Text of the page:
Gov. Little issues stay-at-home order for entire state

‘Leave home only to obtain essential services’

By Ben Olson
Reader Staff

Gov. Brad Little issued a “stay-at-home” order for the enter state of Idaho at a press conference in Boise on Wednesday, March 25.

“Today I will be issuing a statewide stay-at-home order for all of Idaho,” Little said at the press conference. “The statewide stay-home order is in effect immediately and will remain in effect for 21 days.”

Gov. Brad Little give a live streamed press
conference in Boise on Wednesday, March 25.
Photo courtesy Facebook.

Little ordered all Idaho citizens to self-isolate at home if they can, not just if they are sick. He said officials will reevaluate the order in two weeks.

“Leave home only to obtain essential services,” Little said. “If you’re high risk, avoid leaving home. Employers that do not provide essential services must make steps necessary to work from home. Grocery stores, medical facilities – these are all essential businesses. Restaurants across the state are ordered to close dine-in, but drive through and pickup orders are still available.”

Nonessential businesses will include bars, nightclubs, gyms, recreational facilities and others not included in the essential category. A full list has been posted to the Idaho Department of Health and Welfare’s dedicated COVID-19 website here:

Blaine County in southern Idaho issued a stay-at-home order on Thursday, March 19 after a spike in positive test results for coronavirus. This marks the first time Gov. Little has issued a statewide stay-at-home order since the coronavirus outbreak.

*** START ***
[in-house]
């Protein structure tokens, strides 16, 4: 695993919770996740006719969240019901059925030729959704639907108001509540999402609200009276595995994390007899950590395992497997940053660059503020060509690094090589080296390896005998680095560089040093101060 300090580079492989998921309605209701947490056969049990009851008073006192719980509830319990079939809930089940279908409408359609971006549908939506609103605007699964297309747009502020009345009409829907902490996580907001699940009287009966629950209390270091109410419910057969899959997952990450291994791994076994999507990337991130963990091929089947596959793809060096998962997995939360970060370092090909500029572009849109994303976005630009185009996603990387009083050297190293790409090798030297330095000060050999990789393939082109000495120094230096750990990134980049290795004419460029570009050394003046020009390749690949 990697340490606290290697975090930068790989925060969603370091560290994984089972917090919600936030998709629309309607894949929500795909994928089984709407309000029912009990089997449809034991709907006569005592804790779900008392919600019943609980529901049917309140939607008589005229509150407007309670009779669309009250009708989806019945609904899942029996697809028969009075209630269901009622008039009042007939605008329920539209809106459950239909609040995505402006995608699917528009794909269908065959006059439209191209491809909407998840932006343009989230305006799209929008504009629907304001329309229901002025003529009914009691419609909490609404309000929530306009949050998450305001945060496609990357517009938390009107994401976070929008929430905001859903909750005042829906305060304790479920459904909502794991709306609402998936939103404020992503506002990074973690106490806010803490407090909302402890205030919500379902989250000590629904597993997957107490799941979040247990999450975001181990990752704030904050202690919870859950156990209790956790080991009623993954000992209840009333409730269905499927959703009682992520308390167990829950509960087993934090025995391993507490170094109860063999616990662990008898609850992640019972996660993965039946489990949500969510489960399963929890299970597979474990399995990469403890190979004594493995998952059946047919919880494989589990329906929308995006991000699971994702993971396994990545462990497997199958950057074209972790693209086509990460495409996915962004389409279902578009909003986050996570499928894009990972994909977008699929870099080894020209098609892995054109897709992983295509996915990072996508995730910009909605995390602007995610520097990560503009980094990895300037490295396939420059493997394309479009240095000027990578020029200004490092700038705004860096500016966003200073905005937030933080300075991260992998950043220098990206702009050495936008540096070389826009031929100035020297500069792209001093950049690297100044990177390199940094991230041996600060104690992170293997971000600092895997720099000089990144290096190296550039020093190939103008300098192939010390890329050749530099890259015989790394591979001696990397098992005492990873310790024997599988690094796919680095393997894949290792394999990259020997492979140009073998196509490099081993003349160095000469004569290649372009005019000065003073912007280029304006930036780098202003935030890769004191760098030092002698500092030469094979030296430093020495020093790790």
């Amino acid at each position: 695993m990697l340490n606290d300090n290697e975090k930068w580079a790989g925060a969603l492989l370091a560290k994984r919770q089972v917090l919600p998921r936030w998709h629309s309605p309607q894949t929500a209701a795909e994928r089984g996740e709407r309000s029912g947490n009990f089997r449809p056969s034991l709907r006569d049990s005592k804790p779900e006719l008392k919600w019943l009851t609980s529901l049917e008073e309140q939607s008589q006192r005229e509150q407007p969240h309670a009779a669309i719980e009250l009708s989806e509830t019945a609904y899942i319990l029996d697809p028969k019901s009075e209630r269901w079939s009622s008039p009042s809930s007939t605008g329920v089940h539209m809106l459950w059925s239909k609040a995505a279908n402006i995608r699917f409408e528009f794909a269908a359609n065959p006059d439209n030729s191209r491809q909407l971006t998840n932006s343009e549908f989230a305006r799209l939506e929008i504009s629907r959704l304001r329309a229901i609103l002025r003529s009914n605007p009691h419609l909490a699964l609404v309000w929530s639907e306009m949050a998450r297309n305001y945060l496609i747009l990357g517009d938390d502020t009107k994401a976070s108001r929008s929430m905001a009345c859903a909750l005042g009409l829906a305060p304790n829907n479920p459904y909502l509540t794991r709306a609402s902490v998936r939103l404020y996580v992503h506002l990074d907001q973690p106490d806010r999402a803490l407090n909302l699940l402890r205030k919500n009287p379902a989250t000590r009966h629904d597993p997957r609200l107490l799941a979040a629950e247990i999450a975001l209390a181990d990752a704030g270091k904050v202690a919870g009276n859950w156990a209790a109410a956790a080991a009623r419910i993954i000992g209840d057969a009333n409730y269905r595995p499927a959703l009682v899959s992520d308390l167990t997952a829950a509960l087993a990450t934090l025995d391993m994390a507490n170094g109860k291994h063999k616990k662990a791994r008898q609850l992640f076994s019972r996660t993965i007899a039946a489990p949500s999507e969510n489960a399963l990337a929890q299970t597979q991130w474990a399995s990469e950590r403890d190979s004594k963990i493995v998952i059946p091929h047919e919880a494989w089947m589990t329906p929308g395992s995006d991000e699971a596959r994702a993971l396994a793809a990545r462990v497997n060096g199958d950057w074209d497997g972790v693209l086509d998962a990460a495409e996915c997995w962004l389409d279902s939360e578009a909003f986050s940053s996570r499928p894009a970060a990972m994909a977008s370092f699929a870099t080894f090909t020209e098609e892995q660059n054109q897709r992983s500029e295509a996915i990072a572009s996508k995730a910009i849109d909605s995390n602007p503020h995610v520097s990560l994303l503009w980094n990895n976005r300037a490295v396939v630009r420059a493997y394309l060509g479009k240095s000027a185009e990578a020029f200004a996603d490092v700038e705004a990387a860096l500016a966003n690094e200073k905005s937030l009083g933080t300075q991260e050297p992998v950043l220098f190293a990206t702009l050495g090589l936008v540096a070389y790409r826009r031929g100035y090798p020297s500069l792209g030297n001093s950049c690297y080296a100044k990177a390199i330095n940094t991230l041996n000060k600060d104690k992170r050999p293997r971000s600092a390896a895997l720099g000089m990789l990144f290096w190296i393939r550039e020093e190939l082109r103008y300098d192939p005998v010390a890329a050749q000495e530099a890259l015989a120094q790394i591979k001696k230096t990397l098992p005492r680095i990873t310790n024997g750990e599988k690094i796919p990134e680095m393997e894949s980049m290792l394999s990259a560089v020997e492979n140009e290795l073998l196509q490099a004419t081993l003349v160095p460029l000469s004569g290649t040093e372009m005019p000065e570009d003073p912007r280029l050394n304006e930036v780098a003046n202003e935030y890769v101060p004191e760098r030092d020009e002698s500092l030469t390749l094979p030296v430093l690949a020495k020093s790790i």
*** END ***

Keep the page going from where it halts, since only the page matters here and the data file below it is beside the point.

Little also activated the Idaho National Guard to help support civil authorities and local municipalities if it is needed. 

“Given the spread of coronavirus in Idaho, today I’m signing a new extreme emergency declaration,” Little said. “Our state and our country are going through difficult times. The state and me as your governor need to be able to react quickly and effectively to combat the growing emergency to proect you and your neighbors.”

Little said the extreme emergency declaration will allow the state to more effectively increase health care capacity, as well as to “take steps to reduce or slow the spread of the virus so as few Idahoans are infected as possible and the health care system is not overwhelmed. [It allows for] rapid and decisive steps to improve the conditions of Idahoans whose jobs and incomes are being harmed by the pandemic. I will exercise these powers carefully and honestly, with the goal to protect the citizens of Idaho.”

When asked to clarify what essential businesses are, Little said it includes anyone “that serves in the food chain,” as well as anybody in the public safety area. He said to consult the full essential business list for further clarification.

“I’m proud of Idaho and the way we support and love our neighbors,” Little said. “My fellow Idahoans, we will get through this together, as long as we play an active part in fighting the spread of coronavirus.”

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